Reorienting sociology is a phrase that builds on the endless ‘turns’ that prefigured the current phase of defining the discipline. It is a navigational frame and needs to be treated with caution, lest it be applied with unreflexive haste. The recent explosion of interest in the emerging contours of digital society and new forms of data have been cited as a signal moment for sociology and the social sciences more generally.
Some commentators have argued that a step change in sociology (and aligned social sciences) is warranted in the face of big data and the opportunities that it offers for the generation of significant insights and a move towards ‘Big Science’ – where discrete analytic practices and work are broken down into networked, distributed and digitally organized collaborative tasks amongst groups and interdisciplinary ‘data labs’.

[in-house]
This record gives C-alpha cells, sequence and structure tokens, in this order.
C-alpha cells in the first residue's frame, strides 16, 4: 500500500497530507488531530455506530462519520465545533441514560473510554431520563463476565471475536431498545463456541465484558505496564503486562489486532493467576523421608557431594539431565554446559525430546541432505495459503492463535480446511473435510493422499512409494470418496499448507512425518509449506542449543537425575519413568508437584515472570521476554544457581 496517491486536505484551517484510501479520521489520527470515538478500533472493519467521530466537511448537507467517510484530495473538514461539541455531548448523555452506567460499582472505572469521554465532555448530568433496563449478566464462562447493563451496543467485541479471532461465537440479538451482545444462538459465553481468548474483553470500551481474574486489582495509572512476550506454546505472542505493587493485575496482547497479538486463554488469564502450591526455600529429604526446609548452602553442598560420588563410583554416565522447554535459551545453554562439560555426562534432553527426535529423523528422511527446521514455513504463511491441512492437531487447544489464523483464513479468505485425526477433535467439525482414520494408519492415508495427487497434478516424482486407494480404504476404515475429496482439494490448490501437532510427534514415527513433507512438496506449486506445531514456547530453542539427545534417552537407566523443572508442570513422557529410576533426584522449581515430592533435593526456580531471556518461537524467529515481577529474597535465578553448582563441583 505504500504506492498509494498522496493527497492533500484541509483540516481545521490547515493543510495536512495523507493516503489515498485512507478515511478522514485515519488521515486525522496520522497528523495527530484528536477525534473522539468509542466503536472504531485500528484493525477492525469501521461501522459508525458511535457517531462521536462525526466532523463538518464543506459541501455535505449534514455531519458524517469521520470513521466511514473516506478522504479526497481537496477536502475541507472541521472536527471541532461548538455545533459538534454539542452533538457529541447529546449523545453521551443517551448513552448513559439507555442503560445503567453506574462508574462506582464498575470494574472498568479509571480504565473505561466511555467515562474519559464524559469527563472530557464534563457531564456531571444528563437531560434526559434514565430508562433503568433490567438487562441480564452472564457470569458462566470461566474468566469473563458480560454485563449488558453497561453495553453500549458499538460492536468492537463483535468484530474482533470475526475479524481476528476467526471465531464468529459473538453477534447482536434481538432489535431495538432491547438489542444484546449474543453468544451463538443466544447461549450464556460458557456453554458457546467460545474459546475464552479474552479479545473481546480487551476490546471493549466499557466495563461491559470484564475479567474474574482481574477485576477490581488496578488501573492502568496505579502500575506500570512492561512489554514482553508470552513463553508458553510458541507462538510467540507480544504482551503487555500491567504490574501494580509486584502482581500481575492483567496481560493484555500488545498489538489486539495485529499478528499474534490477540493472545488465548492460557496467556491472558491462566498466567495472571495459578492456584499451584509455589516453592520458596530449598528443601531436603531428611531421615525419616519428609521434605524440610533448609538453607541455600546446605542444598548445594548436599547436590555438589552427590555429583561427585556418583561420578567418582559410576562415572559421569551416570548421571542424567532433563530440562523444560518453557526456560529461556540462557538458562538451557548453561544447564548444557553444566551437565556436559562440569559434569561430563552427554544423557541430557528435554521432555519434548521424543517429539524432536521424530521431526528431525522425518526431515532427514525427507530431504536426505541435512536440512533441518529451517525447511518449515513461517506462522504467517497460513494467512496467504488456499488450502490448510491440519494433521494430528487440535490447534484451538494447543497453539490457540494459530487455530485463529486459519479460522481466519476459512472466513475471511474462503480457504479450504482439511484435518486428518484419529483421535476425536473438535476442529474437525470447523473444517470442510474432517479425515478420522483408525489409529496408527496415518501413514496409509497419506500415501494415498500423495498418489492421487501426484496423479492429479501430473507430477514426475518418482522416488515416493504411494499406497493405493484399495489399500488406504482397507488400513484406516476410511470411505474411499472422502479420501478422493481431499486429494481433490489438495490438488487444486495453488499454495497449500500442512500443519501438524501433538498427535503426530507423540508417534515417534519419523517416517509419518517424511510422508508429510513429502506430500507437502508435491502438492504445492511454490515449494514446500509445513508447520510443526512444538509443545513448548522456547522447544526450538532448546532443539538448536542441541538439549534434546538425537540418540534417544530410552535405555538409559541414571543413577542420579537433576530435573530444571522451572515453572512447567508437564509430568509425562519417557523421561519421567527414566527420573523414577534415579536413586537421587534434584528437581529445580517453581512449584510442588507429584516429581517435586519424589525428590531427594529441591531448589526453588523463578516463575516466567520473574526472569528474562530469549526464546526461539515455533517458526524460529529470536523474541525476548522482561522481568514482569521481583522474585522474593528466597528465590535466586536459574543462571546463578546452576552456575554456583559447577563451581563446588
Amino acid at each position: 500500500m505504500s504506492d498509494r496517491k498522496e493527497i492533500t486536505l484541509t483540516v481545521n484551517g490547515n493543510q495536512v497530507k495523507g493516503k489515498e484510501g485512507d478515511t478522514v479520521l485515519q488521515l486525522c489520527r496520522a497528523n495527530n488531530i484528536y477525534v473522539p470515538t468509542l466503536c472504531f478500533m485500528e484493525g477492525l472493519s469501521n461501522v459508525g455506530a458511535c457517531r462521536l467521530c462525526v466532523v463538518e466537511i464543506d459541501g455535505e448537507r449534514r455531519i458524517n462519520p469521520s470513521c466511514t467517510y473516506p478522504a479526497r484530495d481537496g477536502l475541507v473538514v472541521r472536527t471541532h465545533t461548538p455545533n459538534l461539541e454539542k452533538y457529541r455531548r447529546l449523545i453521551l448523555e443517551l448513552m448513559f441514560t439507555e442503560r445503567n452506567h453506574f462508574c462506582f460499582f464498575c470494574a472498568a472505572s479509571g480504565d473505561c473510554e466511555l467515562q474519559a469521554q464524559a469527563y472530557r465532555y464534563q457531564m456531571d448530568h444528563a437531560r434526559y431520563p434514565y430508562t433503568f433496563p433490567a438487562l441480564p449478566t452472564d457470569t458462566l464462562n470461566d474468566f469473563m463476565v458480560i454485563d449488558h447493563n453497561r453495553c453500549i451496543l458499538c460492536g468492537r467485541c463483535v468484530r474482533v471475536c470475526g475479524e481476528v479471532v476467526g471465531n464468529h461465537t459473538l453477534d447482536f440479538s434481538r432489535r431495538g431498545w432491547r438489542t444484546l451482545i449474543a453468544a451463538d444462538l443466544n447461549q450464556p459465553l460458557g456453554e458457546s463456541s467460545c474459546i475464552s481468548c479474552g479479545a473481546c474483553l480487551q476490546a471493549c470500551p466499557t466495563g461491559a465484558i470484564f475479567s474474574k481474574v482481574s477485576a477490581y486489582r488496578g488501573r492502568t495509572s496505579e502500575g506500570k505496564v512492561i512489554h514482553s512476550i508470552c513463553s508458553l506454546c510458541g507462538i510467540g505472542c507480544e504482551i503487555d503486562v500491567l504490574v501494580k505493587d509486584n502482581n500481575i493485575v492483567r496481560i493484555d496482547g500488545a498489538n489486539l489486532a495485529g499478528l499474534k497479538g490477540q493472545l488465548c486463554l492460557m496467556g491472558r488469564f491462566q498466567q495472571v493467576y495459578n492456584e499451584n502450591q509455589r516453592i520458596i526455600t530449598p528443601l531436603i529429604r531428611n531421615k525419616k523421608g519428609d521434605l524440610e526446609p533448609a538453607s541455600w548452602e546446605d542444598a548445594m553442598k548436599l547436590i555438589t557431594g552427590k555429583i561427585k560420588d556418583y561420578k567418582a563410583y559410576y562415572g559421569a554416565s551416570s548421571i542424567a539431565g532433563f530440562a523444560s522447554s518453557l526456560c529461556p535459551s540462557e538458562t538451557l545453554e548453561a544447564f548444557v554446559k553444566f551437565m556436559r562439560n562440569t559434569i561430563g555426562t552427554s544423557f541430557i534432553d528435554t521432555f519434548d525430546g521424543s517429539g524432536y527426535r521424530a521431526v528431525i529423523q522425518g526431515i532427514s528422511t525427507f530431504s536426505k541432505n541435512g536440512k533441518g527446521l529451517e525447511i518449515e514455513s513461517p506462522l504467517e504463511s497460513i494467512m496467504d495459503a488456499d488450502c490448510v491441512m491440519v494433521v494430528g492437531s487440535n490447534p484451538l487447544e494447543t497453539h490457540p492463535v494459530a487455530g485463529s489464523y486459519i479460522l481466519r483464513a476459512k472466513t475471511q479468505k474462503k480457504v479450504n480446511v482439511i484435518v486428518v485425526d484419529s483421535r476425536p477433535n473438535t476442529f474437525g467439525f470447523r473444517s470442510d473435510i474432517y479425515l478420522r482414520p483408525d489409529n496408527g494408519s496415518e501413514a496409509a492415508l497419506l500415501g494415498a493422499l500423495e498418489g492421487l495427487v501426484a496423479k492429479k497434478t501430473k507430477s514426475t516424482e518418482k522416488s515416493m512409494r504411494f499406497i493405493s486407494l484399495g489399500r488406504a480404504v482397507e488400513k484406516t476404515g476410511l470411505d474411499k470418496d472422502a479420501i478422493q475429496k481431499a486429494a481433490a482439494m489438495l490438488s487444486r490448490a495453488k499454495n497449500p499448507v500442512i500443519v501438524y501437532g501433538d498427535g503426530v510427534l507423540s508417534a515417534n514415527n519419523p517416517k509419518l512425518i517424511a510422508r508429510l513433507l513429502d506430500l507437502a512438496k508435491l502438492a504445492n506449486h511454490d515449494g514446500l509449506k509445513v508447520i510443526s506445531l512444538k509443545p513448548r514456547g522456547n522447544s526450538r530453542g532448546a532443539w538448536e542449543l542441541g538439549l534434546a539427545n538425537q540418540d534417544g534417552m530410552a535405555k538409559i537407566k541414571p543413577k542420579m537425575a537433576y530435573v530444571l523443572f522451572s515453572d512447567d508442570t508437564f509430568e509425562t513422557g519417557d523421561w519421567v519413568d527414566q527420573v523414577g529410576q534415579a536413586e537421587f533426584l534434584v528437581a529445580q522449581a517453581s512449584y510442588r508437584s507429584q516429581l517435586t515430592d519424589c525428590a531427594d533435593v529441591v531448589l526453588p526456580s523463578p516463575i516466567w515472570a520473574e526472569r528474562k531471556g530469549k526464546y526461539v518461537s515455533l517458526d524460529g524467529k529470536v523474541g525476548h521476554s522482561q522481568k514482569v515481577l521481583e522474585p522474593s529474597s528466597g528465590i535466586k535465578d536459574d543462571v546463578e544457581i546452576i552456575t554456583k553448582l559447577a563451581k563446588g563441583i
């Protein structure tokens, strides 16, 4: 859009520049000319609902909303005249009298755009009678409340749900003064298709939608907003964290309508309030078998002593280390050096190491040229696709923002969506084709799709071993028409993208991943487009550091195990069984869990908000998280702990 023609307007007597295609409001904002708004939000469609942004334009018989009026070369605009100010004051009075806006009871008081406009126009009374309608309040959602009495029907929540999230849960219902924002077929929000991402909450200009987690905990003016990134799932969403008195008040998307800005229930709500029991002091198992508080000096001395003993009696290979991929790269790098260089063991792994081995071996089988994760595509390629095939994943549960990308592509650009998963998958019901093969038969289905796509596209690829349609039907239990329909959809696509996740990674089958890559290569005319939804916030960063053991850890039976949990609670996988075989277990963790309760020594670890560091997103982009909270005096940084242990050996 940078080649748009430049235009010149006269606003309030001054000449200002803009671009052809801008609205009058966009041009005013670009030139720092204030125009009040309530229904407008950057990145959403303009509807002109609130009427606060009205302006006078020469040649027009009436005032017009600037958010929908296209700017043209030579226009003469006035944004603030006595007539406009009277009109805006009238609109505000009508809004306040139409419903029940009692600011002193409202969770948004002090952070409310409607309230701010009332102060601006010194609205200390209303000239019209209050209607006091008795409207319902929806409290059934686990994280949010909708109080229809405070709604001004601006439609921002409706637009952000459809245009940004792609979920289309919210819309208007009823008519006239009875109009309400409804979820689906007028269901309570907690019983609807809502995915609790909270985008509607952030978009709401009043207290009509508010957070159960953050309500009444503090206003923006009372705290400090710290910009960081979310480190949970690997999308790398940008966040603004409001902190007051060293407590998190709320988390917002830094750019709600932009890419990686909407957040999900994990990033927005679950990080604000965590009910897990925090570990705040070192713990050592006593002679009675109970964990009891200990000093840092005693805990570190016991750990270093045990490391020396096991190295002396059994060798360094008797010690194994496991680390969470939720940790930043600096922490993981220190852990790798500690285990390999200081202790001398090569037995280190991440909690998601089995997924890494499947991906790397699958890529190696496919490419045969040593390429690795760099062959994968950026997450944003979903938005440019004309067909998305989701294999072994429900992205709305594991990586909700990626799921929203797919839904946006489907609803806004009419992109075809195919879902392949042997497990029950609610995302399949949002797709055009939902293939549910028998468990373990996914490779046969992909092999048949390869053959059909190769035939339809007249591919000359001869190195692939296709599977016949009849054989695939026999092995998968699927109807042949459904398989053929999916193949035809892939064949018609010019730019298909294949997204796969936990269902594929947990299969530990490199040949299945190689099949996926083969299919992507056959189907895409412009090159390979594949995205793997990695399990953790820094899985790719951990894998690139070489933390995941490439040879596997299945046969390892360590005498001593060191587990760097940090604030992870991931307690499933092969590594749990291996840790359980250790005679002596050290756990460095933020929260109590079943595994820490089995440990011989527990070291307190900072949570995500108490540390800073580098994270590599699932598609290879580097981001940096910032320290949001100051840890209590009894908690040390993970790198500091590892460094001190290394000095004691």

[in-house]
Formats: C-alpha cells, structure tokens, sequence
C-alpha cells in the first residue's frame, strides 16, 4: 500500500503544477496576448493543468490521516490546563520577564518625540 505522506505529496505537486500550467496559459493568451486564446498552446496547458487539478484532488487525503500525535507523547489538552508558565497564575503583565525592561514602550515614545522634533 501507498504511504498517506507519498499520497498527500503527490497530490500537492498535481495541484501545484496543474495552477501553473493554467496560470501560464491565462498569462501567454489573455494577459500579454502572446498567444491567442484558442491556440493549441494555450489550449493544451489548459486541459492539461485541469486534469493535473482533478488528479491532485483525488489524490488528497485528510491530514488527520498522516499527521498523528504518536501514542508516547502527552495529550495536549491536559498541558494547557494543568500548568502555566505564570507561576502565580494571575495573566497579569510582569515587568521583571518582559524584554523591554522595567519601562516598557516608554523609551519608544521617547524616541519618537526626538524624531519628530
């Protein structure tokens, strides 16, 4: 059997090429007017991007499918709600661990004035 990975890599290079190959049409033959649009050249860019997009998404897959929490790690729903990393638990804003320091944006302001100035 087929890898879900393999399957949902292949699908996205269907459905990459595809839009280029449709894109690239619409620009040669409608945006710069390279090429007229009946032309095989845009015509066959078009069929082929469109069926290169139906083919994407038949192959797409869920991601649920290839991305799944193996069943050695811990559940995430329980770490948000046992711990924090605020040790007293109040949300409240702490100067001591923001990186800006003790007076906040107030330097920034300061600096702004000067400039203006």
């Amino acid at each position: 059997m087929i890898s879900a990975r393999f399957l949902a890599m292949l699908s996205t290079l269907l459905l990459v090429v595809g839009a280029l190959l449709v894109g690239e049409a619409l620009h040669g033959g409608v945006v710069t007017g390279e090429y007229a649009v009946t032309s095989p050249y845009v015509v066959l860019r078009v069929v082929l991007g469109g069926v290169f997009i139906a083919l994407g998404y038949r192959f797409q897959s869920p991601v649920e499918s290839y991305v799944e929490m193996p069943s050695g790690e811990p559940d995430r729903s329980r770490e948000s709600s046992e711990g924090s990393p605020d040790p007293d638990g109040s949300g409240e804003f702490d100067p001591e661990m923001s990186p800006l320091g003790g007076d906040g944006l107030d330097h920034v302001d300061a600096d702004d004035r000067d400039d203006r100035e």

This form of knowledge organisation is also predicated on the emergence of new occupational groups (e.g. data scientists) and the harvesting of crowd intelligence through large scale annotation exercises that make use of distributed digital labour through the exploitation of crowdsourcing data coding platforms, often without demographic selection or sampling, in order to generate classifiers for machine learning and algorithm development.
On a wider scale, over and above the promise of big and broad data, the emerging contours of digital society are seen to reorientate the study of social life due to the sheer acceleration and velocity of ‘disruptive’ social change realized through social media, digital data, robotics, ‘social’ algorithms, automation and the arrival of artificial intelligences.
The theoretical, methodological and empirical opportunities for conducting social science and understanding the emerging contours of digital society represent exciting topics of inquiry and offer new ways for conducting research. For example, the possibility of using new forms of data and organizing research in different ways in digitally networked times and the claim that rapid socio-technical change is acting as a catalyst for social theorization of advanced technologies-in-action as they move out of the research and development lab and into peoples hands (literally) in an accelerated fashion.